So let's discuss the last two points, artistic skill and aesthetics, which often go hand in hand. I’m immediately reminded of my first time drawing and painting from a nude model. I was taking a summer figure painting class at the Florence Academy of Art. There were ground rules about working with the model (i.e. no photography, absolutely no touching the model, asking the teacher to speak to the model rather than speaking to her directly, etc.). These rules seemed like common sense but only solidified the sense of awe and respect I already felt upon viewing firsthand this beautiful woman before us.  To speak in Platonic terms, I was moved by the tangible presence of the model’s true “essence”. She was so... real... and as I placed her contours and shapes on my canvas, I began to comprehend that reality in my work. But with such reality came great responsibility, not just in showing respect for the model, but in how I would convey the model’s “form” to the painting's viewers. I realized it wasn't at all about me, but about a sensitivity to the subject and how that would translate to other artists and non-artists alike.
When working from the nude (at least in my own experience), there is a kind of progression that happens in the artist's mind. First, there is that awe, and an overwhelming feeling of inadequacy. There is a strange reality about the naked form that compells us to look away, and yet we can't stop looking. But once the artist begins working and observing the model, there is a breaking down of the complex for the sake of beginning - a simplification of shapes and lines and negative space. Suddenly the model is less intimidating, as I begin to see her in circles, ovals, cylinders, etc. As the drawing develops, so does my understanding of the model. Subtleties and nuances of shape and color temperature are not lost on me - those visual treasures are what I find most fascinating and fun about working from the nude. The model shifts in her pose; there are thoughts and musings going on in her head that I will never know, but perhaps I can catch a glimpse of it in my painting. It is a journey of discovery, one which, for the traditional artist, has nothing to do with sex or arousal -- only beauty. My point is, artists have studied the nude for centuries because there is no greater challenge.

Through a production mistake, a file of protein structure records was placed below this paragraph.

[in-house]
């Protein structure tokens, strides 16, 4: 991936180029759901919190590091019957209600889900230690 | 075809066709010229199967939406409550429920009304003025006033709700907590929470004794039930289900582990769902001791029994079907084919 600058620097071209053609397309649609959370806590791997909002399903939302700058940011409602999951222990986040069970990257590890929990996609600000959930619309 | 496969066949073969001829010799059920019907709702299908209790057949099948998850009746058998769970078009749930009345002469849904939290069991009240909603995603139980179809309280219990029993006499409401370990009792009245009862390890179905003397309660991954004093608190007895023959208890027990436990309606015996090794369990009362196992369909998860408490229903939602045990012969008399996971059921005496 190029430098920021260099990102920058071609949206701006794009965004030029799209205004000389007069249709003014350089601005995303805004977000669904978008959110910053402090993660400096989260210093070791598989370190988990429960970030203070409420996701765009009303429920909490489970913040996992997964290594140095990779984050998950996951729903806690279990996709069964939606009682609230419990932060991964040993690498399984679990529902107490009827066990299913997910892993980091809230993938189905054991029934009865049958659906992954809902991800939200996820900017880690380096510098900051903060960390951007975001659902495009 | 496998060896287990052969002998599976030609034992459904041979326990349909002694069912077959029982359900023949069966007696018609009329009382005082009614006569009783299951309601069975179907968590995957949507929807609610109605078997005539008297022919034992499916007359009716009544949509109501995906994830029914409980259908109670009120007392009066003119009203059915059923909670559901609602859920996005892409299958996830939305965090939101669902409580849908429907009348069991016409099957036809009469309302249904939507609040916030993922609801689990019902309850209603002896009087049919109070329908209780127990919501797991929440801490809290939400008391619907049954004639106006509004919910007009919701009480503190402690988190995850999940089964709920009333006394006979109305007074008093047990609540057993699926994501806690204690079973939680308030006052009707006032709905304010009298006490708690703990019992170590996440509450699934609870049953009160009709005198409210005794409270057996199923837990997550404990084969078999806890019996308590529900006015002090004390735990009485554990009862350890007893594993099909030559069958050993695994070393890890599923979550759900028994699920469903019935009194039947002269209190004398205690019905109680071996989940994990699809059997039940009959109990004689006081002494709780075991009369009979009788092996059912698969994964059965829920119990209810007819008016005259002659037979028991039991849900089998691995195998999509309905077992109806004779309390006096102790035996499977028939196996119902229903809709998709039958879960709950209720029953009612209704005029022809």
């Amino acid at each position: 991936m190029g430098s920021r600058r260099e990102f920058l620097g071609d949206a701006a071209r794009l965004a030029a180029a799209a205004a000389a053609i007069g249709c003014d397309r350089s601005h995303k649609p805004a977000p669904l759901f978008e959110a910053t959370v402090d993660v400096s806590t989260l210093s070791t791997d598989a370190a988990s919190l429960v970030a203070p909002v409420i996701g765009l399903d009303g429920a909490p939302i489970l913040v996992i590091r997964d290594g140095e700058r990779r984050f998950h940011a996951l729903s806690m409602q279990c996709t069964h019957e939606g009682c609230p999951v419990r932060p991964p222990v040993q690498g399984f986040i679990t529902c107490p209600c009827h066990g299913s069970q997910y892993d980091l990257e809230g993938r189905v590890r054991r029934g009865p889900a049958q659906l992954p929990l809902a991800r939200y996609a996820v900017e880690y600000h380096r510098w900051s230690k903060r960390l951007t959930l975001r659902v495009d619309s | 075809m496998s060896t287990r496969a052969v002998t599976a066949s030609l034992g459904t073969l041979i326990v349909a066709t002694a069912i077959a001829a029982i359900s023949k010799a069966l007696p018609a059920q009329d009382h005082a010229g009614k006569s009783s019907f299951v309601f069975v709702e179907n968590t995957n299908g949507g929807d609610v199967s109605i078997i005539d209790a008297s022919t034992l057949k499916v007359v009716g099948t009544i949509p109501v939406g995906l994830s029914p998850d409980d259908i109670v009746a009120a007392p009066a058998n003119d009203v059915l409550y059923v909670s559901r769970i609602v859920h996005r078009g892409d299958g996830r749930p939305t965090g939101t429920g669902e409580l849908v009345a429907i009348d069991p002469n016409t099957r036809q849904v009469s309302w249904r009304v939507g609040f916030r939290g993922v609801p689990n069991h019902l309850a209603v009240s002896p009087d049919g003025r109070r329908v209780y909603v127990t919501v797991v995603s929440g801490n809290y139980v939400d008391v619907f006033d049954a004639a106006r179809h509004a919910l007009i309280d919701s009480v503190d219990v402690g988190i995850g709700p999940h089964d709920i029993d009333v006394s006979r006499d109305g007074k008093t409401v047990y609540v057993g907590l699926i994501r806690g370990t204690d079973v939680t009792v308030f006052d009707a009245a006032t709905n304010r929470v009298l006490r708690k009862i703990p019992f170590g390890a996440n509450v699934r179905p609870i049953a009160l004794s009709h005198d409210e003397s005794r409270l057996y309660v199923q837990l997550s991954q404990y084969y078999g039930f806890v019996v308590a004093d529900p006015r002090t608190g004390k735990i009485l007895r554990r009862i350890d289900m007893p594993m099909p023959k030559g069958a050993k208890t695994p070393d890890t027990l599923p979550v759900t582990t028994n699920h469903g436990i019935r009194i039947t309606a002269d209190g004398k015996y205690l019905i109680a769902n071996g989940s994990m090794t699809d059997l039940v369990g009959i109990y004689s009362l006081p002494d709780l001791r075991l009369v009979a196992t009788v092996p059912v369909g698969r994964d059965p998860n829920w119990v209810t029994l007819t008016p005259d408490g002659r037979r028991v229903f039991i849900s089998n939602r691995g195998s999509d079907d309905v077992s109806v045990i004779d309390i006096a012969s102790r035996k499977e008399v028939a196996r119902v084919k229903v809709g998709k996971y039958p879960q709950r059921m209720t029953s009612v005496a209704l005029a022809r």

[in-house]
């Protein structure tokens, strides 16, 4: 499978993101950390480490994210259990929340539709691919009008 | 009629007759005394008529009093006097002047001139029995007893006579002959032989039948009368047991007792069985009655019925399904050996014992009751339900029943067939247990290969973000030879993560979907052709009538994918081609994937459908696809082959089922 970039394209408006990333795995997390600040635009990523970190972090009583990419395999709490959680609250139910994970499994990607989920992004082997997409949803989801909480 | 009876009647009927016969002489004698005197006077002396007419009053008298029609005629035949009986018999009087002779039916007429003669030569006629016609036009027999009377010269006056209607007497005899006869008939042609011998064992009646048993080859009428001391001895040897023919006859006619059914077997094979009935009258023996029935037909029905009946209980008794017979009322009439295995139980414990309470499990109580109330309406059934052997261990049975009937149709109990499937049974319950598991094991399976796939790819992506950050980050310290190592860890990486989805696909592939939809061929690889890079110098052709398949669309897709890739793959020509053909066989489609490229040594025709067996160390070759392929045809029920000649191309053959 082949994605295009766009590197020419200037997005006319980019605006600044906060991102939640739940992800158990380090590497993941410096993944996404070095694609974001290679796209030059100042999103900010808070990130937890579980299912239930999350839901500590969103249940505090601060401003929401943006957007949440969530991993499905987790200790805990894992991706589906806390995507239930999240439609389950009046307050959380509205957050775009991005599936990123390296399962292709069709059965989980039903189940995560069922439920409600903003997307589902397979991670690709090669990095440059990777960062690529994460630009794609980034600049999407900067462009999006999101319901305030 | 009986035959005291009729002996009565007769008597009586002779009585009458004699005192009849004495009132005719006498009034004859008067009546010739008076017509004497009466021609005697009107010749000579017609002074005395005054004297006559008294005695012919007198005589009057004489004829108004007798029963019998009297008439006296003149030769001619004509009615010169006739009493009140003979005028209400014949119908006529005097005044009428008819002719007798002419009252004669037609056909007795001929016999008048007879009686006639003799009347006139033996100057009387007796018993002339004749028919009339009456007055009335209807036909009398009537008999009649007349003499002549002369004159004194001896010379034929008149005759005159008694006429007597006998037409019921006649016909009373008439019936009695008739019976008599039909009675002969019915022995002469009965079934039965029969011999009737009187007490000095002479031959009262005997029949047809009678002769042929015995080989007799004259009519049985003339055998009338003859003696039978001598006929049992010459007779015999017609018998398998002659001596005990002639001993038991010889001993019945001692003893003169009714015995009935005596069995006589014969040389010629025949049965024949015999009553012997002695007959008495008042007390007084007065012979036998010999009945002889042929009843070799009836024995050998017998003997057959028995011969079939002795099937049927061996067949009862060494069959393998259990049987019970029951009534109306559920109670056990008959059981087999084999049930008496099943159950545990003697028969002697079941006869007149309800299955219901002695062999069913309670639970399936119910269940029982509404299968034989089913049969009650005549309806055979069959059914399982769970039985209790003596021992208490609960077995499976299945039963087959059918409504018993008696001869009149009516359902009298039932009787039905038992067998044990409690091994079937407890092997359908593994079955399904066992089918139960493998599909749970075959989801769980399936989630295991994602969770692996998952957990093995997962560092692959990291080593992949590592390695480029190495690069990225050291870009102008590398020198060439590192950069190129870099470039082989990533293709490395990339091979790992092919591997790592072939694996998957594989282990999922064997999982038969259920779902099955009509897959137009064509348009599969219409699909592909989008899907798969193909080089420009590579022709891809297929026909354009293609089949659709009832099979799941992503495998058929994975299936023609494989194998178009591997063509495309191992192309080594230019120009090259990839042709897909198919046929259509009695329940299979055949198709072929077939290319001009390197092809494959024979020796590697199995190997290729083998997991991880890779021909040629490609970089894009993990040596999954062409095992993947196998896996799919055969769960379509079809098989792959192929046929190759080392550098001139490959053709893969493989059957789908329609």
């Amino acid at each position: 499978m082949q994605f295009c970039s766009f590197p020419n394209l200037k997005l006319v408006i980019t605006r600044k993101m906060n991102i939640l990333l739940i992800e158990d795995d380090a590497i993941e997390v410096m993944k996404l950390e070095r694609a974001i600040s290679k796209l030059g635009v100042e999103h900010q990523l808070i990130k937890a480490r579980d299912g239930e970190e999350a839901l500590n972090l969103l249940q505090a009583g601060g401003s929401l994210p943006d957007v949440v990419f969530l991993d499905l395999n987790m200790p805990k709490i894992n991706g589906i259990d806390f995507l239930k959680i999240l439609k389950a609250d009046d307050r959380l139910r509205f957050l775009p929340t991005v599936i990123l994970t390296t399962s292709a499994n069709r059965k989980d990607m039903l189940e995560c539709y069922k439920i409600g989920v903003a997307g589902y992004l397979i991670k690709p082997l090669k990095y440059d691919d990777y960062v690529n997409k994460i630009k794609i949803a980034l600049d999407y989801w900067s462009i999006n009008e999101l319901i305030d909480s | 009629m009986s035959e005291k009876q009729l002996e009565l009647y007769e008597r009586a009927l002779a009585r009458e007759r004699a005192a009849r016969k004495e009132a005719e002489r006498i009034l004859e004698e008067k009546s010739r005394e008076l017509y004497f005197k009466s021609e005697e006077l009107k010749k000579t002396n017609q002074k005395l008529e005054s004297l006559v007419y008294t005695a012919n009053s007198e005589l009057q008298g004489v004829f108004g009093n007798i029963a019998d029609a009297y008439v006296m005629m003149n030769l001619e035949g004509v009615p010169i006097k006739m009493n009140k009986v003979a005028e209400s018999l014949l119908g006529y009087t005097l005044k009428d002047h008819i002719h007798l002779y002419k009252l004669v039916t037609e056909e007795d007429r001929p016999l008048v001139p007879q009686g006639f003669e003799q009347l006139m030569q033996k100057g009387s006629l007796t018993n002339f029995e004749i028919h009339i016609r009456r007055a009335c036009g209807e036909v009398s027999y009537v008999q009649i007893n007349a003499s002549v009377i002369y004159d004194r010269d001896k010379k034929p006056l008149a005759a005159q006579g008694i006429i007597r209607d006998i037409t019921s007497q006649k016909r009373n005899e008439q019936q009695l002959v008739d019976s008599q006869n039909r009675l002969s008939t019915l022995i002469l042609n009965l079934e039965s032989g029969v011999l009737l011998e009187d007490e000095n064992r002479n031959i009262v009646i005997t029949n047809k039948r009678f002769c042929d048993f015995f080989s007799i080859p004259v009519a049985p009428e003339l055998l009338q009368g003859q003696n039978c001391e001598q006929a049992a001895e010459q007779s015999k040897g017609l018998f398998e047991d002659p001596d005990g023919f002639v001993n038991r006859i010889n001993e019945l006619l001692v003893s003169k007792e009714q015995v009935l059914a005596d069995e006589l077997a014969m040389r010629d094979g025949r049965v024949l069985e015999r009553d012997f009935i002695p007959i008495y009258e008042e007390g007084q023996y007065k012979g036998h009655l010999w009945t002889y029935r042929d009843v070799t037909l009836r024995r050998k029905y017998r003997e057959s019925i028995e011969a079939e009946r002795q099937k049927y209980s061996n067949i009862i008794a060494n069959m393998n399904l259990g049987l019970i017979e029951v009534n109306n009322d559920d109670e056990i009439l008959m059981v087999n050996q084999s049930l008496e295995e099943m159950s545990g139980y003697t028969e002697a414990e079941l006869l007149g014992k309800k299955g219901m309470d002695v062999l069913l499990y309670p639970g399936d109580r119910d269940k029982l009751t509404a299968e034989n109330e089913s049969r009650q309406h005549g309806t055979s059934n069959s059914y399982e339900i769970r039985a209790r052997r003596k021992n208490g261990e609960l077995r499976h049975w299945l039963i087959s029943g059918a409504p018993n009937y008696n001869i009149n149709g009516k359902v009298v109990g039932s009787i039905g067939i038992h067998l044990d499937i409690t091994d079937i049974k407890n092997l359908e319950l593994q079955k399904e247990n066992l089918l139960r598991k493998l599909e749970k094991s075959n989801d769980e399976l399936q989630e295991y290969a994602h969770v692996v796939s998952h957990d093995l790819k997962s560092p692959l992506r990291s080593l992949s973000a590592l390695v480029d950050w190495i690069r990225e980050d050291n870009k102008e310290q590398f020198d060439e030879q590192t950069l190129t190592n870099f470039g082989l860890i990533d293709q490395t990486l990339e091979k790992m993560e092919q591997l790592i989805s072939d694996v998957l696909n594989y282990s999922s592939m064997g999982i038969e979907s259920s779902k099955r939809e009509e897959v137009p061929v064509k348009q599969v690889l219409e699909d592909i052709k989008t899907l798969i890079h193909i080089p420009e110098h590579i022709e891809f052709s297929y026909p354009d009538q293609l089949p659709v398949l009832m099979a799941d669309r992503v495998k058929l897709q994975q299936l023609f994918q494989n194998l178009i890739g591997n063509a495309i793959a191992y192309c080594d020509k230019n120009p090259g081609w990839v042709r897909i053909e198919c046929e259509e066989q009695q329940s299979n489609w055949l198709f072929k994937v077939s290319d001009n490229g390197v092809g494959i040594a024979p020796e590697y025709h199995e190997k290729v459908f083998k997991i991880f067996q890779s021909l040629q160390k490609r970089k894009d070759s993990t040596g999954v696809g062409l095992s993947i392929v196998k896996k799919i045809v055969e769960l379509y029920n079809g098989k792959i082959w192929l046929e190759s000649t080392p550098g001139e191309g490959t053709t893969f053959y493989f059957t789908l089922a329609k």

Anna Rose Bain - "Florence" - Figure painting from my studies at the Florence Academy of Art, oil on linen, 2006

I like what Gordon College (a Christian school in Massechussetts) says in their policy statement on the use of nude models in art classes: "We have chosen in the Art Department... to work respectfully with the human figure attempting to bring honor and glory to God in the process. We base this, in a Christian context, on a time-honored professional practice, holding the belief that the human form is the crowning acheivement of God in Creation - worthy of our expert knowledge, and analogous to the scientific knowledge of the human body in medicine and biology. In our tradition as artists, it is seen as the linchpin of our practice of visual knowledge. If you can accurately and expressively draw, paint or sculpt the human form, you can draw anything." 

A gorgeous example of an "academic" nude, by contemporary figurative artist Robert Liberace: "Maenid" - oil on board